When angry, Terry Wolfmeyer (Joan Allen, “The Bourne Supremacy”), the recently abandoned anti-heroine of “The Upside of Anger,” has a disquieting stare that is more alarming than anything seen in the innumerable horror films currently in theaters. Before her husband walked out on her, Terry was a kind, even-tempered woman; now, armed with a Bloody Mary and a biting sense of humor, she makes the desperate Housewives” look like Betty Crocker.

Directed by Detroit-area native Mike Binder, “The Upside of Anger” follows Terry along her downward spiral, and opens as her husband appears to have jumped ship with his Swedish secretary. Terry doesn’t reflect, lament or ask why; she simply becomes angry — very angry. Her merciless fury takes no prisoners, even as her baseball star-turned-alcoholic disc jockey neighbor, Denny Davies (Kevin Costner, “Open Range”), becomes a newfound drinking buddy and eventually her on-and-off again lover.

Binder, who also wrote and co-stars in the film, structures the movie entirely on lives of its characters, which seem a bit too familiar. Terry, the suburban housewife gone over the edge, and Denny, the has-been former baseball star, are only slightly tweaked versions of the usual romantic dramedy stock. Nevertheless, Binder treats them as if they were complete originals, developing them with astonishing success; the two are fleshed out into complex, intriguing and strangely alluring personalities that drive the film. “The Upside of Anger” also considers the lives of Terry’s four daughters, played by Keri Russell (TV’s “Felicity”), Evan Rachel Wood (“Thirteen”), Alicia Witt (“Two Weeks Notice”) and Erika Christensen (“The Perfect Score”). Their scenes, though often brief and glossed over, are just as intelligent and inexplicably captivating as those featuring Costner and Allen. Equipped with a furious sense of humor and sharp, witty dialogue, the characters alone nearly propel the movie into greatness.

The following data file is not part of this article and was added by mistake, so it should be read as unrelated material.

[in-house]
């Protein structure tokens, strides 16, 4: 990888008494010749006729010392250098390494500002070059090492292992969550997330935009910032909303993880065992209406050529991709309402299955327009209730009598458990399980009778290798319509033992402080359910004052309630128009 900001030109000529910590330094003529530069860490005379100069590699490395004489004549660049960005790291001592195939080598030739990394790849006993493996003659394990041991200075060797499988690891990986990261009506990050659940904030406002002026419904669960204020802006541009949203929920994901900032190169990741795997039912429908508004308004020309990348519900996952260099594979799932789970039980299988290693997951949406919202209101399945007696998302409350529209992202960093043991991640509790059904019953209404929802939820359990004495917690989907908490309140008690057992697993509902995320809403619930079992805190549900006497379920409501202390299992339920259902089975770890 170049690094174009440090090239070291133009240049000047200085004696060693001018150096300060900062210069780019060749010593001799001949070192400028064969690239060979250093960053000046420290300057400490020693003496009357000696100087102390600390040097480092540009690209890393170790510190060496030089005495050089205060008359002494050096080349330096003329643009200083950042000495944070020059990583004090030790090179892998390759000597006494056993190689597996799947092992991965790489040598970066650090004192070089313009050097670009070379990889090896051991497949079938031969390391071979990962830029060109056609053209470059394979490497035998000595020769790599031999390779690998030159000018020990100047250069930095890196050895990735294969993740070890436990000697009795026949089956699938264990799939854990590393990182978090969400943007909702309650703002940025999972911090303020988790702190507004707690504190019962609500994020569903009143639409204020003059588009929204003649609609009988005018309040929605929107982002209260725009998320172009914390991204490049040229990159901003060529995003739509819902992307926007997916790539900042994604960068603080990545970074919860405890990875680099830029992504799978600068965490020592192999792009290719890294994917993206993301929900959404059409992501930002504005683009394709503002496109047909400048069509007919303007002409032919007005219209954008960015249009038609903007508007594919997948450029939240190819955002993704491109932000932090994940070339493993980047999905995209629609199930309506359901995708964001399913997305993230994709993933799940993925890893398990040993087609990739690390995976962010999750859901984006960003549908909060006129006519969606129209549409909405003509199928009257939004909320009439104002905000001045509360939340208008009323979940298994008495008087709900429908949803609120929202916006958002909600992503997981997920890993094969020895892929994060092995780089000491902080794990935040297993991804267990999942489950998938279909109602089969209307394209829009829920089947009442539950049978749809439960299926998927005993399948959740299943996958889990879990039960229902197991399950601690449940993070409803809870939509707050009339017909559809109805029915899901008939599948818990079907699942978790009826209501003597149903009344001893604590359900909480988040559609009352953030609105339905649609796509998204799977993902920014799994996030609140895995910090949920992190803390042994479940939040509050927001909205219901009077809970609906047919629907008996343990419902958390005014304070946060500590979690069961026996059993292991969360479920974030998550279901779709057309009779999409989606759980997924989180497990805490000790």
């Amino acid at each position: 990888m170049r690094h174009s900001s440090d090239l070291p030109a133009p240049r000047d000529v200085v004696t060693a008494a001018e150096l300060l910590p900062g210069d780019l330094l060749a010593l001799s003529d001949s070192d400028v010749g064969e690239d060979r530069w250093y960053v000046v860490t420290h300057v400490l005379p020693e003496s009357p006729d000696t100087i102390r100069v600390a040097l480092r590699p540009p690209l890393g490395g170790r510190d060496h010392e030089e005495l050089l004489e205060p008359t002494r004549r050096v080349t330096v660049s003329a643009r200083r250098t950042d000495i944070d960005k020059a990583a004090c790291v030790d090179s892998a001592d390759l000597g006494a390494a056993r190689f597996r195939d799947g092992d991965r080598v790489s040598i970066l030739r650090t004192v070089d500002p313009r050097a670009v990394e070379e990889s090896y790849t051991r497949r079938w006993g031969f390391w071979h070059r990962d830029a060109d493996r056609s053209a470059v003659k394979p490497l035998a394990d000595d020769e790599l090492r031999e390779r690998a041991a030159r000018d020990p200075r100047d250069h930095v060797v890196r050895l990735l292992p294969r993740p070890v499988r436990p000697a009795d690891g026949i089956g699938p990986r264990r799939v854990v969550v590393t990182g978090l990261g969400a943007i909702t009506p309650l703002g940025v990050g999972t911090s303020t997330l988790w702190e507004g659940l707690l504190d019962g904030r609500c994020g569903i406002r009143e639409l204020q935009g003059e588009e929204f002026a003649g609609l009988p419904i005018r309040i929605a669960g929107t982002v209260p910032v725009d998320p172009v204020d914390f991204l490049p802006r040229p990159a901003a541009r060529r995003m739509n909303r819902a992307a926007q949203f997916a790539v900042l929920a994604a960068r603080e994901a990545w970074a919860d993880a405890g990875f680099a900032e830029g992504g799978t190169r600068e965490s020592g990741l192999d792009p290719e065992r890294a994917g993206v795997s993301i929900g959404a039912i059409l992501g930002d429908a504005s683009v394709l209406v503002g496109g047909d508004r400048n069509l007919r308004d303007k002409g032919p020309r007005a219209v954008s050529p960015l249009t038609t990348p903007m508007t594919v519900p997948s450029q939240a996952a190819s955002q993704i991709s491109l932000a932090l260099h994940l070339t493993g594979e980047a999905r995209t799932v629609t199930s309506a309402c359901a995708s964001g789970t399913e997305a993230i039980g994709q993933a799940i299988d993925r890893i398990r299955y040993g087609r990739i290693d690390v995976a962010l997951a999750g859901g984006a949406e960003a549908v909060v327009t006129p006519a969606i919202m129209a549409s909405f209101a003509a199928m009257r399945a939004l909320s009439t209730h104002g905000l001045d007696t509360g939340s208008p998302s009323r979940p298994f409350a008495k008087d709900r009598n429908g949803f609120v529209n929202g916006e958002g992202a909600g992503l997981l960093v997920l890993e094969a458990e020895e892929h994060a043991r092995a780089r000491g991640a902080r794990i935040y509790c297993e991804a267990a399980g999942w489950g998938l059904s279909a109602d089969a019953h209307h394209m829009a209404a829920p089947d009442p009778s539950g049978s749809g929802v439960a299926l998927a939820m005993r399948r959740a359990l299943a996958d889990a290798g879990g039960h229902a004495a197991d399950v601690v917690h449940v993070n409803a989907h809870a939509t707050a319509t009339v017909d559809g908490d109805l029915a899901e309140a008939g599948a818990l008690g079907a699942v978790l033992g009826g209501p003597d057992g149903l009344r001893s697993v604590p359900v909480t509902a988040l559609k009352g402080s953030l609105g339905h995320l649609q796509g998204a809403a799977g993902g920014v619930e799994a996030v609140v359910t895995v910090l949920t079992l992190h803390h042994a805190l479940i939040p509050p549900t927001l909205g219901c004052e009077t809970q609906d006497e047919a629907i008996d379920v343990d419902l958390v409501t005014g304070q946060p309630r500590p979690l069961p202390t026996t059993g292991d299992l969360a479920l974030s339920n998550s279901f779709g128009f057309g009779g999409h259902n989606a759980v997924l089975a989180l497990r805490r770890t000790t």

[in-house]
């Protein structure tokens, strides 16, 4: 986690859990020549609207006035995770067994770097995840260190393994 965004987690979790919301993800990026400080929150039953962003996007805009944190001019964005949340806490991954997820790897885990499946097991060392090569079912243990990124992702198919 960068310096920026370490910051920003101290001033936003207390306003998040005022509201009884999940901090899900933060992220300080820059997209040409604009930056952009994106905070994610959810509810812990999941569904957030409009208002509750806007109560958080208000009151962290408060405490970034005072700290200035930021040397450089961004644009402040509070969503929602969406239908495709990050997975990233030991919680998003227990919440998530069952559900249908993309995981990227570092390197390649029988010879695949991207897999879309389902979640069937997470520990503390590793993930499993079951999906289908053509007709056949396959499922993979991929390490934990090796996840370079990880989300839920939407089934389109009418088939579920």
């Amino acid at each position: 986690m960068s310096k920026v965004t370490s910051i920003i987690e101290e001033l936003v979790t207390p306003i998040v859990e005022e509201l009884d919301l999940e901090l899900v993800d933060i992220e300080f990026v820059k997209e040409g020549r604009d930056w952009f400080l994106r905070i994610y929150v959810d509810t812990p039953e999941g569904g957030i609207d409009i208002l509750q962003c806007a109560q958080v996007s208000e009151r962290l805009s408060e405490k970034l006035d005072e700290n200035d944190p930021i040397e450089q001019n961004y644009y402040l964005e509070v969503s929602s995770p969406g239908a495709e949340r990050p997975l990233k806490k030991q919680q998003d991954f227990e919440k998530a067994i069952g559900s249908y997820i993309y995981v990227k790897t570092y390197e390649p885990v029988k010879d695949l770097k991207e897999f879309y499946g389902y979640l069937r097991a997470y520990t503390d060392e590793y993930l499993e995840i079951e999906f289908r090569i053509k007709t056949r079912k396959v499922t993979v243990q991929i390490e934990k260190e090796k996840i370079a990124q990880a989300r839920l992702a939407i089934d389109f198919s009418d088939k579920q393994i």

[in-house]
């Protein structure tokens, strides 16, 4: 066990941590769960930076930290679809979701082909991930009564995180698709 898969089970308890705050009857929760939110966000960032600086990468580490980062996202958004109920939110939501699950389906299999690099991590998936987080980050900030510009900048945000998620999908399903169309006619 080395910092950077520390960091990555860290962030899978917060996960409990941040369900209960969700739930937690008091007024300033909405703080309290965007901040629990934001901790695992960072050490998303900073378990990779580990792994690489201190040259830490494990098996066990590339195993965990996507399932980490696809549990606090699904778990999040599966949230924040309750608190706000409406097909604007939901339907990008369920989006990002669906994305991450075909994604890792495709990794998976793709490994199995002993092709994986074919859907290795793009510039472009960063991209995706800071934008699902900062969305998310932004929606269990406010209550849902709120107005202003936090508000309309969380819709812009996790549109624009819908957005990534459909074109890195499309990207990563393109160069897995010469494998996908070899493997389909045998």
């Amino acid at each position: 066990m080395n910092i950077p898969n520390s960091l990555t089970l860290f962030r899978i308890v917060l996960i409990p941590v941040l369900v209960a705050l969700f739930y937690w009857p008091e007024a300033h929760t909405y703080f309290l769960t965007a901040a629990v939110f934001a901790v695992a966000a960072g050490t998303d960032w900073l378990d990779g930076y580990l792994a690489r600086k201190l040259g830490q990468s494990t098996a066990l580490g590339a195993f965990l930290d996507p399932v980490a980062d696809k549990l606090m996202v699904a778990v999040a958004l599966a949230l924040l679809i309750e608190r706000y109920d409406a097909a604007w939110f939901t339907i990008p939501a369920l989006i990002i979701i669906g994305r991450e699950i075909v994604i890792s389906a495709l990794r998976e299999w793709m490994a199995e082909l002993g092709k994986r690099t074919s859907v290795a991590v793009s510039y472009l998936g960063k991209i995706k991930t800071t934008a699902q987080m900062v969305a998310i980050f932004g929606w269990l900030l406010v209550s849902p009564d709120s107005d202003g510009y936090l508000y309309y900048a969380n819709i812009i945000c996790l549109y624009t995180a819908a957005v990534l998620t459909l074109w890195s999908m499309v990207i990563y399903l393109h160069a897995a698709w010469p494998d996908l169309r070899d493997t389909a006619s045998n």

Alas, the surprise ending — though not unoriginal or disingenuous — is completely incongruous with the movie’s tone and narrative. Binder seems to have conceived the film with the ending as its selling point, and despite creating such a smart and engaging framework, was unwilling to cut the final punch even though it was no longer necessary. As a result, the final moments of “The Upside of Anger” resort to an extended voice-over for closure that lacks any poignancy — turning the title into a catchphrase and ending the film on a schmaltzy, unwelcome note.

Still, the self-depricating climax doesn’t completely diminish the film’s worth. At its heart are two luminous performances from actors who have aged with confidence and grace — Allen, in yet another showcase of her eclectic talents, and perhaps more surprisingly, Costner. Though playing a washed-up celebrity who has gone from boundless arrogance to utter disillusionment may not seem like much of a stretch for the fading star, he brings Denny to life with a kind of unpretentious zeal that suggests he may have a few more films ahead of him after all.

On the whole, “The Upside of Anger” follows a path similar to Costner’s career: It approaches great heights that it never quite reaches, but its uncommon delights make it impossible to regard as a failure.

Rating: 3.5 out of 5 stars

Leave a comment

Your email address will not be published.